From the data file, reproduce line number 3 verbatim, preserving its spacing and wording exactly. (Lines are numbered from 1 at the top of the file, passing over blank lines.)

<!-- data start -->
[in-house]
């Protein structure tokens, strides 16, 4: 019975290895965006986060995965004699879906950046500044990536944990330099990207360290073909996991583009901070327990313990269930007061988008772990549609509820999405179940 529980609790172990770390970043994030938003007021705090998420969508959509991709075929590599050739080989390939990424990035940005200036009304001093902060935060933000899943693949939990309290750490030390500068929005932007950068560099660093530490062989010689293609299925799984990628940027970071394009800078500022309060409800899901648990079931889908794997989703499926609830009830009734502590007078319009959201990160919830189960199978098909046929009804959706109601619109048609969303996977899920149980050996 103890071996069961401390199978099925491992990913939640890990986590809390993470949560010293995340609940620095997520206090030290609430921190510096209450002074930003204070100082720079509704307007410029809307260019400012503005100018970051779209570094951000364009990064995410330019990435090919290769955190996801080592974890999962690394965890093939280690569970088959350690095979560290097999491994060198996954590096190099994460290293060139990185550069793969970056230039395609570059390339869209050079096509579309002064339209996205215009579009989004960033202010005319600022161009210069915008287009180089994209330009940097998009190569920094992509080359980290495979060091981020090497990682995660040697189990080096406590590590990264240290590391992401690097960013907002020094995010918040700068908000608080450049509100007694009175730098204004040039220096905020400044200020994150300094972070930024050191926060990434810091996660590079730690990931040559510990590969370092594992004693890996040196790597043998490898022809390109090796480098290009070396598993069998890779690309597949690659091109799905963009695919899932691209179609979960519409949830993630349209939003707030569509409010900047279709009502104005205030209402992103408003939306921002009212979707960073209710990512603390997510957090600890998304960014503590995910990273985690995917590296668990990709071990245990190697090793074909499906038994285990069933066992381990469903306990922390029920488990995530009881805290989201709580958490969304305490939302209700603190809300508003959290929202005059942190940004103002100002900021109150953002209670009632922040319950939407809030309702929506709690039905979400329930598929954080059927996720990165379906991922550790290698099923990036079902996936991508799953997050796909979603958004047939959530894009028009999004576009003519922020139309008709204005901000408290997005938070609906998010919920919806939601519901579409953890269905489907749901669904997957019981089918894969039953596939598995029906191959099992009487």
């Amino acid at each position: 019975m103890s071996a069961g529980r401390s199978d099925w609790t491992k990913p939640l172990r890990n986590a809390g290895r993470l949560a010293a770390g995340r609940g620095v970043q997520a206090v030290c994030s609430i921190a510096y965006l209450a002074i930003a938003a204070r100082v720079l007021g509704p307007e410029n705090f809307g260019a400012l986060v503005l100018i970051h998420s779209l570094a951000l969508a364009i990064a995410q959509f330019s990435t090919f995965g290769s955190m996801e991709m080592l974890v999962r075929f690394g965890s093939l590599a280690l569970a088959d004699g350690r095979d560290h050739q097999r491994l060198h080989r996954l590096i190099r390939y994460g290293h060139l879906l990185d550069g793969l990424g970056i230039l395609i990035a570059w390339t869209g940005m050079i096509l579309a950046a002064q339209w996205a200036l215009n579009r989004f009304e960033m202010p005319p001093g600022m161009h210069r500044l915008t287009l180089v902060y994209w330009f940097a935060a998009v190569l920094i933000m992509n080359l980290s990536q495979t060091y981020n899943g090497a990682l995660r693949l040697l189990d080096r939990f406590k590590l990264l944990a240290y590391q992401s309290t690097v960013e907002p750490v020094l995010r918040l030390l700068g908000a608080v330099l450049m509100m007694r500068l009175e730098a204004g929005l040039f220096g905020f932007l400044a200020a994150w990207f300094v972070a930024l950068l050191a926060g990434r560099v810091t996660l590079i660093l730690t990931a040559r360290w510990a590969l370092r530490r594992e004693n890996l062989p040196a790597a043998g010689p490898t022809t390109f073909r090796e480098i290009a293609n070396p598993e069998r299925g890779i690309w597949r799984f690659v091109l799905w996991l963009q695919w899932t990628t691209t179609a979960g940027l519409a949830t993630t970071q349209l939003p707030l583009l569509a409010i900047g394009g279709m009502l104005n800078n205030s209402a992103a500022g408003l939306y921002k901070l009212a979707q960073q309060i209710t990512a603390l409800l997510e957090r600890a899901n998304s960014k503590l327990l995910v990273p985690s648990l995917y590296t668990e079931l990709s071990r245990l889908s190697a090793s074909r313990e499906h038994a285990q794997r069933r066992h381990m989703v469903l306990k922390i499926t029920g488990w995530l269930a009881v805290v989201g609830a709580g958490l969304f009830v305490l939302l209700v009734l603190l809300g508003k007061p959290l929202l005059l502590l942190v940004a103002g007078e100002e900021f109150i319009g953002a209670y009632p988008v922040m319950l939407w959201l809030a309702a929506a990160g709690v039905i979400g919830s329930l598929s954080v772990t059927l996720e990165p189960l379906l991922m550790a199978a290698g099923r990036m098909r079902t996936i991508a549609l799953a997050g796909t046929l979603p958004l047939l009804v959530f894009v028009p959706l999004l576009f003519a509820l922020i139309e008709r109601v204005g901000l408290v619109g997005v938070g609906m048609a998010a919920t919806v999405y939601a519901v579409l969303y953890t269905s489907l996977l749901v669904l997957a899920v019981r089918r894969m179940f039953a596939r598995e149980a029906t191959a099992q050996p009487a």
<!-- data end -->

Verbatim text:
């Amino acid at each position: 019975m103890s071996a069961g529980r401390s199978d099925w609790t491992k990913p939640l172990r890990n986590a809390g290895r993470l949560a010293a770390g995340r609940g620095v970043q997520a206090v030290c994030s609430i921190a510096y965006l209450a002074i930003a938003a204070r100082v720079l007021g509704p307007e410029n705090f809307g260019a400012l986060v503005l100018i970051h998420s779209l570094a951000l969508a364009i990064a995410q959509f330019s990435t090919f995965g290769s955190m996801e991709m080592l974890v999962r075929f690394g965890s093939l590599a280690l569970a088959d004699g350690r095979d560290h050739q097999r491994l060198h080989r996954l590096i190099r390939y994460g290293h060139l879906l990185d550069g793969l990424g970056i230039l395609i990035a570059w390339t869209g940005m050079i096509l579309a950046a002064q339209w996205a200036l215009n579009r989004f009304e960033m202010p005319p001093g600022m161009h210069r500044l915008t287009l180089v902060y994209w330009f940097a935060a998009v190569l920094i933000m992509n080359l980290s990536q495979t060091y981020n899943g090497a990682l995660r693949l040697l189990d080096r939990f406590k590590l990264l944990a240290y590391q992401s309290t690097v960013e907002p750490v020094l995010r918040l030390l700068g908000a608080v330099l450049m509100m007694r500068l009175e730098a204004g929005l040039f220096g905020f932007l400044a200020a994150w990207f300094v972070a930024l950068l050191a926060g990434r560099v810091t996660l590079i660093l730690t990931a040559r360290w510990a590969l370092r530490r594992e004693n890996l062989p040196a790597a043998g010689p490898t022809t390109f073909r090796e480098i290009a293609n070396p598993e069998r299925g890779i690309w597949r799984f690659v091109l799905w996991l963009q695919w899932t990628t691209t179609a979960g940027l519409a949830t993630t970071q349209l939003p707030l583009l569509a409010i900047g394009g279709m009502l104005n800078n205030s209402a992103a500022g408003l939306y921002k901070l009212a979707q960073q309060i209710t990512a603390l409800l997510e957090r600890a899901n998304s960014k503590l327990l995910v990273p985690s648990l995917y590296t668990e079931l990709s071990r245990l889908s190697a090793s074909r313990e499906h038994a285990q794997r069933r066992h381990m989703v469903l306990k922390i499926t029920g488990w995530l269930a009881v805290v989201g609830a709580g958490l969304f009830v305490l939302l209700v009734l603190l809300g508003k007061p959290l929202l005059l502590l942190v940004a103002g007078e100002e900021f109150i319009g953002a209670y009632p988008v922040m319950l939407w959201l809030a309702a929506a990160g709690v039905i979400g919830s329930l598929s954080v772990t059927l996720e990165p189960l379906l991922m550790a199978a290698g099923r990036m098909r079902t996936i991508a549609l799953a997050g796909t046929l979603p958004l047939l009804v959530f894009v028009p959706l999004l576009f003519a509820l922020i139309e008709r109601v204005g901000l408290v619109g997005v938070g609906m048609a998010a919920t919806v999405y939601a519901v579409l969303y953890t269905s489907l996977l749901v669904l997957a899920v019981r089918r894969m179940f039953a596939r598995e149980a029906t191959a099992q050996p009487a």